The potential candidate who seems to get the most netroots attention is, of course, ex-Rep. Tom Perriello. He's currently out of the country, and a spokesperson merely says he's "keeping his options open" at this point; a Republican consultant, however, gives Politico 10 reasons why Perriello would be a particularly formidable candidate. Two of the state's remaining Dem house members, Gerry Connolly and Bobby Scott, also are in the "not ruling it out" stage, though Scott says it's "unlikely." Finally, on the GOP side, it seems like Webb's departure is getting Prince William Co. Supervisor Corey Stewart even likelier to run, as he says the odds of a Republican winning in November are greater now.
• NY-26: Chris Lee's shirtless come-on may have been a metaphorical iceberg tip, which may have expedited his surprising resignation yesterday; recall that he was one of the several GOP Reps. particularly smacked down by John Boehner several months ago for excessive partying with female lobbyists. At any rate, let's focus on the future here: it seems like establishment Dems already have a preferred pic here, in the form of Kathy Konst, a former Erie Co. Legislator and current county director of environment and planning who had considered the 2008 Dem primary but smartly decided not to barge into the middle of that insanity. Speaking of that primary's murder-suicide duo, Jon Powers says on his Facebook page that he's "definitely thinking hard about it," while Jack Davis, three time loser in this district, is "seriously considering" another run... but this time as a Republican! (Um, good?) One other Dem name that's unlikely but keeps bubbling up is the White House deputy press director, Bill Burton, who's never held office but is a local.
On the GOP side, alas, it wasn't meant to be: losing gubernatorial candidate/Acme Gaffe Machine Carl Paladino won't run, although he is offering his support to state Assemblywoman Jane Corwin (who may be emerging as the consensus candidate, since she has some self-funding capacity). The other top GOP contender, besides Corwin, seems to be former Assemblyman Jack Quinn, son of the ex-Rep. Finally, it seems state Sen. George Maziarz has decided not to run... or maybe had it decided for him by majority leader Dean Skelos, in order to avoid losing a state Senate special election if Maziarz got the promotion and seeing the body devolve into 31-31 chaos.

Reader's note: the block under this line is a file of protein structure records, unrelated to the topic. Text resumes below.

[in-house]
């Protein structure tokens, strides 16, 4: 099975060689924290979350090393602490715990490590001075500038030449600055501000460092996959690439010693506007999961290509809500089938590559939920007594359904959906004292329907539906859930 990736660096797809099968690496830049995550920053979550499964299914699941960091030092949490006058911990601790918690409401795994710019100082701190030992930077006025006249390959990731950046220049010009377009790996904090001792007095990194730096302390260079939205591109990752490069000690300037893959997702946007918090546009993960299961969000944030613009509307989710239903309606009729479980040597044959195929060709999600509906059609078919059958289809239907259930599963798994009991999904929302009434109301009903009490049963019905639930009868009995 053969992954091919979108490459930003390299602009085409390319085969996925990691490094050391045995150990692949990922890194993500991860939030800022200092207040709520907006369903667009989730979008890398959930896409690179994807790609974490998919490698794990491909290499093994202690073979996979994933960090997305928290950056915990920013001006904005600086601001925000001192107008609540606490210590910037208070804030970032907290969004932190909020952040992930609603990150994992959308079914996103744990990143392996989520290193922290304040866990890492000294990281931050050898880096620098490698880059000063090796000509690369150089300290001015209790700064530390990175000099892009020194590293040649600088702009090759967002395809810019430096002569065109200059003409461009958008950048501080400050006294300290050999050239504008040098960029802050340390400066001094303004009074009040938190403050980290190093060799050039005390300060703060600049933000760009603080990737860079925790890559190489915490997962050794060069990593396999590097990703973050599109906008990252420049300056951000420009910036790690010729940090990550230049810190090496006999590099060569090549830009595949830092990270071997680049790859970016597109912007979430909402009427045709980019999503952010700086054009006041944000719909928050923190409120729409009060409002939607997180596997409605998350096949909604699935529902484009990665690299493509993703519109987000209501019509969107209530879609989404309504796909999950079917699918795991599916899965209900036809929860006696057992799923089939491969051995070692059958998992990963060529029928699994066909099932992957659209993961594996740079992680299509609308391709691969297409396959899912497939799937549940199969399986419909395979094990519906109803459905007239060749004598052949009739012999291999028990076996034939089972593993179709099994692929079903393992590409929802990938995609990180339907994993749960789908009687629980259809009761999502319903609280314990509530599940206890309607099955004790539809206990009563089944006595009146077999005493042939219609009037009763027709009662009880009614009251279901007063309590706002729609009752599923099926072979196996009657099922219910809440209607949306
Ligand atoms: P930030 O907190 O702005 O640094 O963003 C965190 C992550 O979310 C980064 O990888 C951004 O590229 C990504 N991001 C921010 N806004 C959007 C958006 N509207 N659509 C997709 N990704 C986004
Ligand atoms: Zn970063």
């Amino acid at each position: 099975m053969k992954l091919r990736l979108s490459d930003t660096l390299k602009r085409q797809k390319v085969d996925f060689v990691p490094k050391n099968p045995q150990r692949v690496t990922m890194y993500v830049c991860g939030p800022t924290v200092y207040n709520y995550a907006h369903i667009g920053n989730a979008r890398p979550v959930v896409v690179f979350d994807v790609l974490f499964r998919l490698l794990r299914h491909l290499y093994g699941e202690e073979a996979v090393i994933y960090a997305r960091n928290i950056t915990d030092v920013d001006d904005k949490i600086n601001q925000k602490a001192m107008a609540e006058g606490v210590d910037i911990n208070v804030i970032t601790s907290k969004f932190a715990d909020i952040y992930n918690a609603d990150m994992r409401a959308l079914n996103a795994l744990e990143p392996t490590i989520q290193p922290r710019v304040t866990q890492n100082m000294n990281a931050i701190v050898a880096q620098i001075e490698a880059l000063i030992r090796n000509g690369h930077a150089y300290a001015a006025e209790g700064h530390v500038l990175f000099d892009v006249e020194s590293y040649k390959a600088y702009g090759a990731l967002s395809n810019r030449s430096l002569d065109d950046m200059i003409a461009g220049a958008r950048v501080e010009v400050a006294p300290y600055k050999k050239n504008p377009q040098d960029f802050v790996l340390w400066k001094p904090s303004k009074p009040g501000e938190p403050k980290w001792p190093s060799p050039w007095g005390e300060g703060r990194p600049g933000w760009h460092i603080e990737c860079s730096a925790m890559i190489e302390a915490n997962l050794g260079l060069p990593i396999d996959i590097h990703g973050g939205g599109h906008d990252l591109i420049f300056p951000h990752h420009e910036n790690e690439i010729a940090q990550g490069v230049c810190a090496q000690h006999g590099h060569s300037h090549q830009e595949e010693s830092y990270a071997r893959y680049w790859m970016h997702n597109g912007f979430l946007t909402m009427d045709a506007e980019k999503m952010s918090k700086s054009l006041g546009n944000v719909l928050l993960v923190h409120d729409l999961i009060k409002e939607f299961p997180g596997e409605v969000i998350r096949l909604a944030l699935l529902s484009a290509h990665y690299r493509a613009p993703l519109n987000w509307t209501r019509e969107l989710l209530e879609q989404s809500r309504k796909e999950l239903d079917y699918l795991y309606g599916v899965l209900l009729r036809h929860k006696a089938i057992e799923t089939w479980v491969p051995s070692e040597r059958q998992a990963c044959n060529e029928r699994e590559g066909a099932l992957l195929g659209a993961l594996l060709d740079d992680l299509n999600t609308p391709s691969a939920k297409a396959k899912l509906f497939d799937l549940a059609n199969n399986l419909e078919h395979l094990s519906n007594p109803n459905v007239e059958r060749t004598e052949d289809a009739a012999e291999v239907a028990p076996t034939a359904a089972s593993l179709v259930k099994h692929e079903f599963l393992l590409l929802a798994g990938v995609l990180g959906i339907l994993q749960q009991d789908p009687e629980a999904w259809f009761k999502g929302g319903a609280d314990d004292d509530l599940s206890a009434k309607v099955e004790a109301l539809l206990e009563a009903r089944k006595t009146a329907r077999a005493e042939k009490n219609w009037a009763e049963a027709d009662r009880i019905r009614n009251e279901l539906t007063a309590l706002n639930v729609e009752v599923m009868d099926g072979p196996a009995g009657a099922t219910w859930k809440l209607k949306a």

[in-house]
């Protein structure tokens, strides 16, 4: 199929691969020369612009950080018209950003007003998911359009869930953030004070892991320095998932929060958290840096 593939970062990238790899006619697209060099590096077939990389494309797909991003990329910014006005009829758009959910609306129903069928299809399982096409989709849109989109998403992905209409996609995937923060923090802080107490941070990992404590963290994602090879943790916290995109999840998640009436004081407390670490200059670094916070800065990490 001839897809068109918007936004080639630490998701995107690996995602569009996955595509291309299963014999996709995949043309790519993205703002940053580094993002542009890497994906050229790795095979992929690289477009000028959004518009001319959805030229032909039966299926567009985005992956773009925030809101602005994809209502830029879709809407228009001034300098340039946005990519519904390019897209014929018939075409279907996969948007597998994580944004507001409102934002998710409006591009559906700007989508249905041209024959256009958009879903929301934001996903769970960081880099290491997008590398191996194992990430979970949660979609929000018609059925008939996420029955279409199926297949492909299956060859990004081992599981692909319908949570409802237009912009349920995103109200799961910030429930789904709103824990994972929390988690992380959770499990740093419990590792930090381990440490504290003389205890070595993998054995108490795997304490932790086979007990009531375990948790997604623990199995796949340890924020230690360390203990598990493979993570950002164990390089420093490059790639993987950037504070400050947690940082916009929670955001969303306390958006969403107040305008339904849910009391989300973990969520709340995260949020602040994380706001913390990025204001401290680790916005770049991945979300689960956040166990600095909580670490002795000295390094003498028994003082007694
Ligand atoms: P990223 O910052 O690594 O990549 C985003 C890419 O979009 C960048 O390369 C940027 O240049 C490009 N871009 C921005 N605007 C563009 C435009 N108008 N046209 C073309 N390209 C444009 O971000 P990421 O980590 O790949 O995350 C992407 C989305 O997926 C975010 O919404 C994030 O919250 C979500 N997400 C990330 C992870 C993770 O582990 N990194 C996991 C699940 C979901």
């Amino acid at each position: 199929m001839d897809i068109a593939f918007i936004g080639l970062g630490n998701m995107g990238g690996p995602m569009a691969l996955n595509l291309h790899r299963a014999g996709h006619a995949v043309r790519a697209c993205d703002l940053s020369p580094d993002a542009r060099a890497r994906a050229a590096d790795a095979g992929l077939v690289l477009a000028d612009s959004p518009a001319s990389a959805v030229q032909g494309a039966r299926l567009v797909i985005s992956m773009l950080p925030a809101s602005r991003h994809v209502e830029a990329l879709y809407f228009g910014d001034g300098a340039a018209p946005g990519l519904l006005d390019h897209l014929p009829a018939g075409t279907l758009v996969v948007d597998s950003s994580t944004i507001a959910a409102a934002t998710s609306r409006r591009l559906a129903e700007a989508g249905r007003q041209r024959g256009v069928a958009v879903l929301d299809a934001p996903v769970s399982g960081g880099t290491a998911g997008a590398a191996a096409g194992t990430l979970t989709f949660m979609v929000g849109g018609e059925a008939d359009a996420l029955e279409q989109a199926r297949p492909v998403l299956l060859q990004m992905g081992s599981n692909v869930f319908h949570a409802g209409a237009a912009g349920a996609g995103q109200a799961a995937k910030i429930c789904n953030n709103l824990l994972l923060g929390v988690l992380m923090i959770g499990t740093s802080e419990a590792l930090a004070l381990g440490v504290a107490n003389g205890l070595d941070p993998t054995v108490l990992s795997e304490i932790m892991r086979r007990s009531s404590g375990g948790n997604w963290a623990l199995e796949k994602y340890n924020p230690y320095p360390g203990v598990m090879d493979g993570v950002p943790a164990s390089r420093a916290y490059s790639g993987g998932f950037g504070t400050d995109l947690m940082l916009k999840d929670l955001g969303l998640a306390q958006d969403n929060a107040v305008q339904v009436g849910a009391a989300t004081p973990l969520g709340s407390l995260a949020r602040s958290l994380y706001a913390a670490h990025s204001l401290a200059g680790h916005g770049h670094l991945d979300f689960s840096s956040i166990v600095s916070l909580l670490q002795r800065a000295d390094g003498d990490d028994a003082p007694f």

• MD-St. House: You might have seen some stories about how a member of the Democratic party in the state House wound up joining the body's Tea Party Caucus and in fact getting elected the caucus's vice-chair, apparently after hearing from many of his constituents that they wanted lower taxes and joining up without doing any further research into what the teabaggers were all about. Well, after a bit of an intervention from his fellow Dems, Del. Curt Anderson quit the group and apologized.
• WATN?: With John Kitzhaber returning from the mists of time to reclaim the governorship, now an even more distant figure returns: Democrat Barbara Roberts, who preceded Kitzhaber in office (1990-1994), is putting her name in consideration for an appointment to an open seat on the Portland-area Metro Council. It's unclear whether this is a temporary fill-in for the 75-year-old Roberts, or if she'd stand for re-election at the next general election. (Metro Council is a regional entity that spans the entire Portland metropolitan area with jurisdiction over public transit and land use planning.)
• Vote by mail: One more western state seems to be going down the road of all vote-by-mail elections in the future. A bill to switch Colorado to mail-in status is entering committee in the Republican-controlled state House; similar to Montana (where similar legislation is in the pipeline), the bill has bipartisan support, including a Republican as one of its two main sponsors.
• Census: This week's Census data dump is available (at least in ftp form), for Arkansas, Indiana, Iowa, and Vermont. Next week's release schedule is Illinois, Oklahoma, South Dakota, and Texas.